“Just like people, if they’re wet, it’s going to make the cold even worse.”
To survive winter, cows need windbreaks to shelter them from icy gusts as well as warm, dry places to rest, called bedded packs. Armstrong said it’s important to offer the cows a spot as dry and shielded as possible to seek shelter. “If it’s going to be really cold, we need a spot for [the cattle] to lay down that’s clean and dry. Because, just like people, if they’re wet, it’s going to make the cold even worse.”
Usually made of straw or corn stalks, bedded packs are deep piles of the bedding material, with a dry, fresh layer added daily. While trees or buildings can act as windbreaks, ranchers also build their own. Effective windbreaks need to be tall structures that let small amounts of air through to avoid downward drafts as the wind passes over.
When preparing cattle for incoming cold, centralizing their resources and shelter to keep cows from straying is a key to keeping them alive. Keeping the packs sheltered by the windbreak is the most successful way to shelter herds in winter. Water and food should be placed behind the windbreak to encourage cattle to stay close to the shelter.
Water is another complicating factor, as it is difficult for ranchers to keep tanks from freezing up in the cold — owners are often left checking water systems multiple times a day in extreme temperatures. Fortunately cattle are crafty — Mannix said they can survive for a while even without getting their water provided.
“A lot of cattle won’t travel to water during those storms. They’ll get by on snow for quite a while. So a lot of times, you’ll see that even if you keep the water open in the storm, they just huddle up and eat some snow and hay. Then when it clears up, we’ll see them visit the water tank again,” he said. This, of course, is only an option in snowy conditions. Dry, extremely cold weather leaves ranchers responsible for keeping a close eye on water tanks to ensure they don’t freeze over and leave the cows thirsty.
Even with an all-inclusive area set up for the cattle, Mannix said it’s still the best practice to fence off potentially dangerous bogs, streams, and other water sources. Confusion caused by cold-induced stress can lead a cow to wander, so it’s important to keep cattle away from icy waterways, in case they attempt to walk across thin ice and fall through.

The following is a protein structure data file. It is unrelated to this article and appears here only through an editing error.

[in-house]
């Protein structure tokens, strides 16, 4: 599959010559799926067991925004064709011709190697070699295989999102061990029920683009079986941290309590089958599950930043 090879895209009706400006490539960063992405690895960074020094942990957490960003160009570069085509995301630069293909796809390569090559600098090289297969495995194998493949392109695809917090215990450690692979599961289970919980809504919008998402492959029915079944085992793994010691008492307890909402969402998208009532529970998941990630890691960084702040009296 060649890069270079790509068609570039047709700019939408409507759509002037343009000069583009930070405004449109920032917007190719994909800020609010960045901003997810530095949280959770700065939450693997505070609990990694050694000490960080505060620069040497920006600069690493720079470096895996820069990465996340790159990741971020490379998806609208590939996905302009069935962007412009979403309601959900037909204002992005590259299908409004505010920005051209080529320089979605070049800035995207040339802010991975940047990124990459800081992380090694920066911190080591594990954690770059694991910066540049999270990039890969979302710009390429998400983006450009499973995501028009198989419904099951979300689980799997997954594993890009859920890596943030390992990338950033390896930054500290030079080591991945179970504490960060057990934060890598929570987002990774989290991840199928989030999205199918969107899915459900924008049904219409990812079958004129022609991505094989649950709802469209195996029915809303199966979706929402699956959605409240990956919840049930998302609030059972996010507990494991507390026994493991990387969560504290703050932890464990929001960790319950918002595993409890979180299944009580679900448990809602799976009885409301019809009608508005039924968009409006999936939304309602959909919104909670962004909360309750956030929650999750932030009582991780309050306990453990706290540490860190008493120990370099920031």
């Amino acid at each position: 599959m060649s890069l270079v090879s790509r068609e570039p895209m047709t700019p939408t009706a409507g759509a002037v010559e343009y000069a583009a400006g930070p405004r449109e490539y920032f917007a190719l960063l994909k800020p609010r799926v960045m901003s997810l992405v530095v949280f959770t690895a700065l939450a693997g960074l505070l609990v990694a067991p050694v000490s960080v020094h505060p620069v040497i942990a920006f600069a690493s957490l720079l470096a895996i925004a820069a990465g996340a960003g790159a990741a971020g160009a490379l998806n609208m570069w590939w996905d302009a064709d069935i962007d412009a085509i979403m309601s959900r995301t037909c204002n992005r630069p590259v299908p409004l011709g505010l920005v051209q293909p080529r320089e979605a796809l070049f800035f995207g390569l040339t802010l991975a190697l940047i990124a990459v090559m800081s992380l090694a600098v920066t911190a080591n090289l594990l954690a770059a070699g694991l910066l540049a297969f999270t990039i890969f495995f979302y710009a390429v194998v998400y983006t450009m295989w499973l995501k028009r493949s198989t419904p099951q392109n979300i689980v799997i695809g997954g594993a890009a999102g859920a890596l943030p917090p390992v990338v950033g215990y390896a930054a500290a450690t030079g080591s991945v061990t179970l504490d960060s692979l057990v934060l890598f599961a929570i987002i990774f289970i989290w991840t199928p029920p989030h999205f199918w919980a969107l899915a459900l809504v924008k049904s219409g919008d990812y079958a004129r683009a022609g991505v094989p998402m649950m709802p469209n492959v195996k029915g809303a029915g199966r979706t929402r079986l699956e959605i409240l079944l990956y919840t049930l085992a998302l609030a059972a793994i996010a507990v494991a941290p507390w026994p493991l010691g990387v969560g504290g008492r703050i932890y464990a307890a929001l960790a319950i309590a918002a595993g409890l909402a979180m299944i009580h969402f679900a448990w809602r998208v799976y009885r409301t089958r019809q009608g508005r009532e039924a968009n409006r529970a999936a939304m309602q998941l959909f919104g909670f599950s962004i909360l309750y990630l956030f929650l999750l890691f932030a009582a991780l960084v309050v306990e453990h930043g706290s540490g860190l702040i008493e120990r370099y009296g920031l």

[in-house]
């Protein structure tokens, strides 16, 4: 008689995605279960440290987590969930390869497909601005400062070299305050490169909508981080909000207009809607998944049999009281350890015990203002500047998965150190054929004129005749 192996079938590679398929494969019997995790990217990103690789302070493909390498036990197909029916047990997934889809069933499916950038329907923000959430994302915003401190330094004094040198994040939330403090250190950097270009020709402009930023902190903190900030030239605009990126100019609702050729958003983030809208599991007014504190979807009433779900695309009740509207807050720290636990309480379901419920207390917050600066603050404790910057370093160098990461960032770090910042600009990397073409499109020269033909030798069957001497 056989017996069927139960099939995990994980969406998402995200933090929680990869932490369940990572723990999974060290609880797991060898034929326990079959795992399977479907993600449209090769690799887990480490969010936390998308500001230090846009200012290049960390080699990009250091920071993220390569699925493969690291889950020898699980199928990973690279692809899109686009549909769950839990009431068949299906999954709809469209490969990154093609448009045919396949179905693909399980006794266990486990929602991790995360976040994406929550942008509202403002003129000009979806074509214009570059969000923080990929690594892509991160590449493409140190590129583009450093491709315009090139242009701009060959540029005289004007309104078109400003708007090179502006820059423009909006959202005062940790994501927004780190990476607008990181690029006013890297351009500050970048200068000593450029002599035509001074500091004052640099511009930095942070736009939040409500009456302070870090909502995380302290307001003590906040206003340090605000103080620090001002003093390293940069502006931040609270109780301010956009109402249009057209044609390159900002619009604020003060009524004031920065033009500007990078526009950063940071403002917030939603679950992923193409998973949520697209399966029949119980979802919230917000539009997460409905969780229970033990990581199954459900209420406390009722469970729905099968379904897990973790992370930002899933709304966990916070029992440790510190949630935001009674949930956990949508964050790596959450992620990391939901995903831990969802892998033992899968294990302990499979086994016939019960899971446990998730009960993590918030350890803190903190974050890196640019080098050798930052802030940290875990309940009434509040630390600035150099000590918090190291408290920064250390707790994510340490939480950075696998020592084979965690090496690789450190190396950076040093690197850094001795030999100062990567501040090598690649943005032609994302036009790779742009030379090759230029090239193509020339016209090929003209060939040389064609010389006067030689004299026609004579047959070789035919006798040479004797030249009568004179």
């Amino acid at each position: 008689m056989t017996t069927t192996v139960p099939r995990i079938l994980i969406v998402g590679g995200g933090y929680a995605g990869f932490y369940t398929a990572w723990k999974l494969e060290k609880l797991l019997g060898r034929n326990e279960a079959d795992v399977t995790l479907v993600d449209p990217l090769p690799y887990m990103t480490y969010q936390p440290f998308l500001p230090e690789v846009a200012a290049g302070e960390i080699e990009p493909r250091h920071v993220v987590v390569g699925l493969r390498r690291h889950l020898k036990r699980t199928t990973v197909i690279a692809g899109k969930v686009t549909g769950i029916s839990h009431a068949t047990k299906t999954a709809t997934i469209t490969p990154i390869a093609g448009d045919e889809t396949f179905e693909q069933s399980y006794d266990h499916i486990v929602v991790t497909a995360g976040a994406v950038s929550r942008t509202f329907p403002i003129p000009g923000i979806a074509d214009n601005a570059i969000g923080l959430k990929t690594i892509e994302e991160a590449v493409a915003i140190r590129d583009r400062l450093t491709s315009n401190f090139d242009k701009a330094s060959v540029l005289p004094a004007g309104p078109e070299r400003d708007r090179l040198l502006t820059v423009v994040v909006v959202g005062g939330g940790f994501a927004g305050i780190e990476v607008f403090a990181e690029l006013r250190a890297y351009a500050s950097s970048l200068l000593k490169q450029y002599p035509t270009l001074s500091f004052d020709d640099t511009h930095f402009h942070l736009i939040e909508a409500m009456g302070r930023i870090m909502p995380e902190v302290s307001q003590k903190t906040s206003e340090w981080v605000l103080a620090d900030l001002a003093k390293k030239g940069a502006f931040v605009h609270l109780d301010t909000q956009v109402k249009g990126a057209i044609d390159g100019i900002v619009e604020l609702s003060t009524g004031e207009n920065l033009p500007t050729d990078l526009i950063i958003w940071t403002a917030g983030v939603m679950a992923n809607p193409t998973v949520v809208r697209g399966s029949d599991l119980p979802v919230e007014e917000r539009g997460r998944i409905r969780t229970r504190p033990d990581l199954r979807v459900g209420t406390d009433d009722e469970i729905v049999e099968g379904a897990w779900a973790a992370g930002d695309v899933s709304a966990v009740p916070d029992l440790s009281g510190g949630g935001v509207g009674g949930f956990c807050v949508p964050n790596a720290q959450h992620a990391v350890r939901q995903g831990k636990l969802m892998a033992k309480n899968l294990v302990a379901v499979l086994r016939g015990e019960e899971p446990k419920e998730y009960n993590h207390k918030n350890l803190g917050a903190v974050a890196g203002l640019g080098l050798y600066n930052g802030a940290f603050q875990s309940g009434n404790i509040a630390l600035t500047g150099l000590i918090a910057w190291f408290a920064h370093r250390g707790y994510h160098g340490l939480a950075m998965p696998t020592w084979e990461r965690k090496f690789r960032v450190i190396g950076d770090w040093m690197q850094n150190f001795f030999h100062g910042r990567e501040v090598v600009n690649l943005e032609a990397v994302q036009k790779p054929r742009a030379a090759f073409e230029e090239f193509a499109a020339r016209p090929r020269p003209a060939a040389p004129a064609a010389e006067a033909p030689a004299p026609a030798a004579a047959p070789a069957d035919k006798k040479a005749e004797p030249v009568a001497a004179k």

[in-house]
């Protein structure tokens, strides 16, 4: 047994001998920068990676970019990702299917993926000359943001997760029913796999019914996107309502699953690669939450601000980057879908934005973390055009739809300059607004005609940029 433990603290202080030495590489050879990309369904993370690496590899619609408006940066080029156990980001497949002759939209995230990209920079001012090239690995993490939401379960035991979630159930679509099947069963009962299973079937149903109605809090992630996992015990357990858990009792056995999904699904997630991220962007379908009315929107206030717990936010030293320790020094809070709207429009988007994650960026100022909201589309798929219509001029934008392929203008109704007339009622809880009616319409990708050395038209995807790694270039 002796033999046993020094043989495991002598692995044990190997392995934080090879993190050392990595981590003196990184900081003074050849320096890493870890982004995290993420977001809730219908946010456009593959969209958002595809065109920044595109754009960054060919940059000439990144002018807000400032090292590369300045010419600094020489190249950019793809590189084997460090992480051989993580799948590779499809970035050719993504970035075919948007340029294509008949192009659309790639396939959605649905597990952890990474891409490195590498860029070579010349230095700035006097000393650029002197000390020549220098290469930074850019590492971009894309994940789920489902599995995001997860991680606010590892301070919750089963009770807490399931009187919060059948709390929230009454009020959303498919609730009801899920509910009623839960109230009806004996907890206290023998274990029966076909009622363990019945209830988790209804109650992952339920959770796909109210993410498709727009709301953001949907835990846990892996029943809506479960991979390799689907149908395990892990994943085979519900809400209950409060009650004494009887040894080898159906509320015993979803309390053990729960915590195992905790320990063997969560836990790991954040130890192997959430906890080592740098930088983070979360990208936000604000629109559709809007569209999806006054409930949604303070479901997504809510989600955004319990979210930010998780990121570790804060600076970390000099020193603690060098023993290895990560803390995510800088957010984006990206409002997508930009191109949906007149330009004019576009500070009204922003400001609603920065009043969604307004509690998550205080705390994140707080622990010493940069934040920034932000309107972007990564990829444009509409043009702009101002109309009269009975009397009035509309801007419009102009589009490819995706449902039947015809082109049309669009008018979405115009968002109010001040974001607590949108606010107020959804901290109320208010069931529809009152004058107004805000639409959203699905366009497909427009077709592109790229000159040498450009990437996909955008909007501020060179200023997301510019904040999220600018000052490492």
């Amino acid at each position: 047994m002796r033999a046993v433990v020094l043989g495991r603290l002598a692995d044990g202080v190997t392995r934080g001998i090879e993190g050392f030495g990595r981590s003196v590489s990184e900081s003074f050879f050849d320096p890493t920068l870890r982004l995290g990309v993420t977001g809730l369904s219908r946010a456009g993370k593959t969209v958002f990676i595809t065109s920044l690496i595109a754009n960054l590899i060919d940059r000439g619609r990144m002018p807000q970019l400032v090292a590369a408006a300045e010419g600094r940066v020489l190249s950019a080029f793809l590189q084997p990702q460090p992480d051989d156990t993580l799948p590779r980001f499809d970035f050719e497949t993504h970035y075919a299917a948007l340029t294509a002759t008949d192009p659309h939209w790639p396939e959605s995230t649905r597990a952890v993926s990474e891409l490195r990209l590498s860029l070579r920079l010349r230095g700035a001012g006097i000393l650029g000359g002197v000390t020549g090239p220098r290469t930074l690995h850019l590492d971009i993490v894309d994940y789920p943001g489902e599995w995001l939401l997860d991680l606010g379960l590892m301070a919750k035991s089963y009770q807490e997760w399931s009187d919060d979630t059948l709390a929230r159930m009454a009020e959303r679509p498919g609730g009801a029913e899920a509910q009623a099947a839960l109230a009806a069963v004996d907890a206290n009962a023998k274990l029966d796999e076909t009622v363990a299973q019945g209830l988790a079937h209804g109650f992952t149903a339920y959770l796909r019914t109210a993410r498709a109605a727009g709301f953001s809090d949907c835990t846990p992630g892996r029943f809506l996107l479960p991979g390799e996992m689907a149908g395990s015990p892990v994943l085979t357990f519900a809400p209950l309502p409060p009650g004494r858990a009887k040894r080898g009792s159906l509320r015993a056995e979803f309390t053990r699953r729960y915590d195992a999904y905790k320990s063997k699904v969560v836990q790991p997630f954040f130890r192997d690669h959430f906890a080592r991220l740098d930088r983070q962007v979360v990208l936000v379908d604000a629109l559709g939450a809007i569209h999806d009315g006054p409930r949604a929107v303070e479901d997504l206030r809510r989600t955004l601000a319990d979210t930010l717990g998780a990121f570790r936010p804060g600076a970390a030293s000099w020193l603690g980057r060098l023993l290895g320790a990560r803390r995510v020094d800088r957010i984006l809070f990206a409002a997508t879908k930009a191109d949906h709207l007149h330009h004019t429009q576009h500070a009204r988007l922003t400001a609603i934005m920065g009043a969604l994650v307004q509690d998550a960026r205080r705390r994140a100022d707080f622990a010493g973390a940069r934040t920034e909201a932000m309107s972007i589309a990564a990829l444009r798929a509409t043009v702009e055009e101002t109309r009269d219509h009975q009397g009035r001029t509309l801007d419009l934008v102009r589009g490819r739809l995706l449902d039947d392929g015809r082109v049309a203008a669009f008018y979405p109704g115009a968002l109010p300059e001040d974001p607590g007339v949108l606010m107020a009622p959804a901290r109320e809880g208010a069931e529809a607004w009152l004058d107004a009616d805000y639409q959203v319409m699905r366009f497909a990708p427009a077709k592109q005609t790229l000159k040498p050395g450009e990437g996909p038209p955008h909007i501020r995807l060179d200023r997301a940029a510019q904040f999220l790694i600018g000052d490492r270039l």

In winter weather, cattle can enter cold stress — when their coats and natural metabolic process are no longer enough to keep them warm and their core body temperature drops. This stress can cause cattle to change their behaviors, leading cattle to seek out shelter, which, if not provided, can lead to issues. In the past, said Mannix, the ranch has lost cattle to cold snaps thanks to this cold-stress-induced behavior. Although the ranch has avoided it so far this year, wandering cattle have broken through the ice of streams or springs, ultimately leading to their deaths.
The choice between personal well-being and caring for livestock can prove difficult for many ranchers.
Snow drifts offer another potential winter death trap. Mannix said snow drifts have been known to endanger cattle and ranchers. “I’ve heard stories of cattle being killed when they seek out a draw or something like that for shelter, and then are drifted in with snow. Or when ranchers were so drifted in that they couldn’t get to the cattle to feed or water them,” he said. Fencing off and avoiding areas of a field at higher risk for drifts can help with this issue.
Throughout all the thought and effort ranchers put in to maintain their herds’ health through the cold, Armstrong noted the hardest part is often getting the ranchers to prioritize their own well-being in extreme weather.
Cold stress isn’t unique to cattle. Even bundled in layers to keep in body heat, ranchers risk hypothermia, frostbite, and other health concerns themselves when facing extreme winter weather. In a perfect world, said Mannix, “you feed the cattle and get them tucked in before the worst part of the storm hits.” But reality sometimes leaves ranchers outdoors tending to herds in high winds, fierce blizzards, and frozen rain. The choice between personal well-being and caring for livestock can prove difficult for many farmers and ranchers.
“People have such a strong connection to their animals, and they feel a huge responsibility to take care of them, and they should,” he said. “At some point, if the weather’s bad enough, you have to prioritize your own safety. And that’s something that ranchers have a hard time stopping and thinking about before they race out to take care of their animals.”